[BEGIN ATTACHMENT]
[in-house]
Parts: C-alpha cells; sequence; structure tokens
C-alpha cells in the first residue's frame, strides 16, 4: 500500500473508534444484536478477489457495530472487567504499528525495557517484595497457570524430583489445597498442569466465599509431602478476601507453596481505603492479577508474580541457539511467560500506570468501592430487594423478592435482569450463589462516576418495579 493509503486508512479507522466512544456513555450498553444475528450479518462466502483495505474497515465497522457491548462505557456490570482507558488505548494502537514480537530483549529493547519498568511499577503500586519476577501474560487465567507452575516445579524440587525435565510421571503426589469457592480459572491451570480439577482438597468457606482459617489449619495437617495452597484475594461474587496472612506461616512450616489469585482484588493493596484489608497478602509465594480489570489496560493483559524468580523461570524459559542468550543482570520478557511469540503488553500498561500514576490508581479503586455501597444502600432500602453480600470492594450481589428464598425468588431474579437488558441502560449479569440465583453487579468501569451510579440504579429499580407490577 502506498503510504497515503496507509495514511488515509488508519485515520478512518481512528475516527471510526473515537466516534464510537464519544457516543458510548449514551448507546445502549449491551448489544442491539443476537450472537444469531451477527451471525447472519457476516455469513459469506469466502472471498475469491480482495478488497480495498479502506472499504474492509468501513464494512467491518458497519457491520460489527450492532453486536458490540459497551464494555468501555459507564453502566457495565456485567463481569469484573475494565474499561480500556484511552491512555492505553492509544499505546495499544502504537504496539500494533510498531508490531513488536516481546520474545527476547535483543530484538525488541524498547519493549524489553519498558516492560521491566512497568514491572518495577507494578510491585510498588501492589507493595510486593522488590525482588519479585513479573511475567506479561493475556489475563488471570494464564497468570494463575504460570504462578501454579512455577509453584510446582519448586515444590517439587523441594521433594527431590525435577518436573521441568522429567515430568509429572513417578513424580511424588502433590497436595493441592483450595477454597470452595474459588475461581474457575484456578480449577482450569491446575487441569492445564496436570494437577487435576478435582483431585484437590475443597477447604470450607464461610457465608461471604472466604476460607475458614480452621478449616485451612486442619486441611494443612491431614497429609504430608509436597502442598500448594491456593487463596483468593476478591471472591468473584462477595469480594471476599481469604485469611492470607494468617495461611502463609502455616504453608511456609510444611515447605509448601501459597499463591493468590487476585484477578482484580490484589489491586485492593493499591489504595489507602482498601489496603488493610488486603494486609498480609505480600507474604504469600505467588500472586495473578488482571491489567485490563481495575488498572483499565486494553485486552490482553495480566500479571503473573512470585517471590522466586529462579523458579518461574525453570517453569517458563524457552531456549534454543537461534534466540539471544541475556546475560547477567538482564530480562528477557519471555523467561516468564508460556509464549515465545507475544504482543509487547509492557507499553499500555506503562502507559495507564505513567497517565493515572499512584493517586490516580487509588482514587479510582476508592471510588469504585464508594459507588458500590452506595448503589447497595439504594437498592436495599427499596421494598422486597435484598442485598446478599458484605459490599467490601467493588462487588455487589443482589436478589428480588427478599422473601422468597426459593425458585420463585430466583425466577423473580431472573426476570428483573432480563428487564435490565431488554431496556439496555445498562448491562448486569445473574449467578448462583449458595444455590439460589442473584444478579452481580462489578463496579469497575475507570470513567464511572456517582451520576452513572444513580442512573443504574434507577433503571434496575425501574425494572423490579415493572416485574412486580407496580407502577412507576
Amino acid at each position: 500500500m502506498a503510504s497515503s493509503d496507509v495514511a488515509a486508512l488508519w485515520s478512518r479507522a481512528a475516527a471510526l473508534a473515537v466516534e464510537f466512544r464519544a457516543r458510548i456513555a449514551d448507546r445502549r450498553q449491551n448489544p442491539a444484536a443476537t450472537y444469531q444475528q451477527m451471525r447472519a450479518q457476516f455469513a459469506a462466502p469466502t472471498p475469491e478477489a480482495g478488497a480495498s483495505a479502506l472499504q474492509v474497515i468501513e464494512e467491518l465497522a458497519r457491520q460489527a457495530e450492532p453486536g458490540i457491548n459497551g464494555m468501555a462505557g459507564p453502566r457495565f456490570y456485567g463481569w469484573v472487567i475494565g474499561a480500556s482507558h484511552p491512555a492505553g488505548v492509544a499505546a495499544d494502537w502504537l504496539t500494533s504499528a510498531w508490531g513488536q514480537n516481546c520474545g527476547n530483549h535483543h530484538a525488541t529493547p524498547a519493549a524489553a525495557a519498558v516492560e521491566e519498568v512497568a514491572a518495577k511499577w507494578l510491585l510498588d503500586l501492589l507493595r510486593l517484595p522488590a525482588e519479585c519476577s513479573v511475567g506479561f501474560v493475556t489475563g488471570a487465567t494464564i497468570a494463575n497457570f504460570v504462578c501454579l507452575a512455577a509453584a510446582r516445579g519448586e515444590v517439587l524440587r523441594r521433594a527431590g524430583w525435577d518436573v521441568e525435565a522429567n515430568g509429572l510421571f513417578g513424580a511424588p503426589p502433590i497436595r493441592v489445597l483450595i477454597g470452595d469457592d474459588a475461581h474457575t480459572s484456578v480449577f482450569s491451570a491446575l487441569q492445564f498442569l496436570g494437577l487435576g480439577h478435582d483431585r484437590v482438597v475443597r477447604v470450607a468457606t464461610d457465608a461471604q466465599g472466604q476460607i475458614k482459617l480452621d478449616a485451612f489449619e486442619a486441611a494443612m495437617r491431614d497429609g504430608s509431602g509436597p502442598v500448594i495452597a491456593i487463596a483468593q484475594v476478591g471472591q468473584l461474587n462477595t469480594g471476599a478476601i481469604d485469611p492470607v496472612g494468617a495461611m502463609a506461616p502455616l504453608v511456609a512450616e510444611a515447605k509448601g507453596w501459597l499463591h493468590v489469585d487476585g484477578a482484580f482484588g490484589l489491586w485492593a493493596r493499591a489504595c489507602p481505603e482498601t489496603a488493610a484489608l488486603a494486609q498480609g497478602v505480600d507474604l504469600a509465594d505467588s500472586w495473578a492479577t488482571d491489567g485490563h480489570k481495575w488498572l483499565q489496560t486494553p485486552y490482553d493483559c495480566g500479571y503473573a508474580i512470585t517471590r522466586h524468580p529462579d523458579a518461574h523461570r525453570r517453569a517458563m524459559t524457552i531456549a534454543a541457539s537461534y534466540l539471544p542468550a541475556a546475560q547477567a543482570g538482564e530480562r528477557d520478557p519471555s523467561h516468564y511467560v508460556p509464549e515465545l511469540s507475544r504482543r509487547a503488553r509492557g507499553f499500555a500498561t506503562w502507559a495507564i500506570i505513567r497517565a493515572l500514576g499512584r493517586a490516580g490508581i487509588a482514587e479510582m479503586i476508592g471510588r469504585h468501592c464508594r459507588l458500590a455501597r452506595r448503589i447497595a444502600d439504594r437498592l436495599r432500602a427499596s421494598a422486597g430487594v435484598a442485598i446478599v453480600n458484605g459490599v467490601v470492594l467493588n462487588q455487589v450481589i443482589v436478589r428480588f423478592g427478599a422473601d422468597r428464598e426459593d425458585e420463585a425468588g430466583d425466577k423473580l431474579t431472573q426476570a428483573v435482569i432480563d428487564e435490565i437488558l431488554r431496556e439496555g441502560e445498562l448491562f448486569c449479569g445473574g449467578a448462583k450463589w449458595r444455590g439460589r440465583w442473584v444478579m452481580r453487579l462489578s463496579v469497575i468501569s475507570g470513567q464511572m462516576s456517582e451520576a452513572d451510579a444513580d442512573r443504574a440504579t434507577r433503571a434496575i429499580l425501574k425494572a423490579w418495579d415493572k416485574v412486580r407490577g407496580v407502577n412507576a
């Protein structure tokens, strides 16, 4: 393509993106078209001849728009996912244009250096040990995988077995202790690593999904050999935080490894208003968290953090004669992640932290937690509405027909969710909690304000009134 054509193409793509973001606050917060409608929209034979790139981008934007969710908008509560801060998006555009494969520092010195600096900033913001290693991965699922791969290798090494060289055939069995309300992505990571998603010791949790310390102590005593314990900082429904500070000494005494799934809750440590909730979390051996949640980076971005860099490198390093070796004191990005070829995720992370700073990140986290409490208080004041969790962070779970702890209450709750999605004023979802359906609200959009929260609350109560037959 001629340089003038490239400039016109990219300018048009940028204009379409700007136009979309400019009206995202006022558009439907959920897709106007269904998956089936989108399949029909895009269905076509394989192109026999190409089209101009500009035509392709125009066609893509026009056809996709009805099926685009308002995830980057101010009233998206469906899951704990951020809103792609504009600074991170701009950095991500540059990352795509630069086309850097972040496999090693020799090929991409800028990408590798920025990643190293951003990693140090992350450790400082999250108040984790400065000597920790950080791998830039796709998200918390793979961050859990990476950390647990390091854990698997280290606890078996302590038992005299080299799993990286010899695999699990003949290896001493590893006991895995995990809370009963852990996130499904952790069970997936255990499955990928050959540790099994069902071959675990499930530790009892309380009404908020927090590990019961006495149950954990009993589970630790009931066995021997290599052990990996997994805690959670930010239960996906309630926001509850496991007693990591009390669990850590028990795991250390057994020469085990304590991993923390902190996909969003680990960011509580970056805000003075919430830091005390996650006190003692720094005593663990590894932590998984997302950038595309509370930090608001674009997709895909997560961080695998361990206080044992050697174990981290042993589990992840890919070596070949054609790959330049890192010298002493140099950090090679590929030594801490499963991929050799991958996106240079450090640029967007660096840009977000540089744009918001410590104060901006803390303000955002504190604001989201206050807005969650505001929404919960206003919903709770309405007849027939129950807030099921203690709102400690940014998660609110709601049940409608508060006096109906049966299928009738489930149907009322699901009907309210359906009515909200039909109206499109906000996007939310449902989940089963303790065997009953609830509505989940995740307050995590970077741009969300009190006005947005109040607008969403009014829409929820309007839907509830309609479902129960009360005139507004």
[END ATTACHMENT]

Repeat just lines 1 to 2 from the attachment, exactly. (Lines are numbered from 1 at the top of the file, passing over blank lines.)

[in-house]
Parts: C-alpha cells; sequence; structure tokens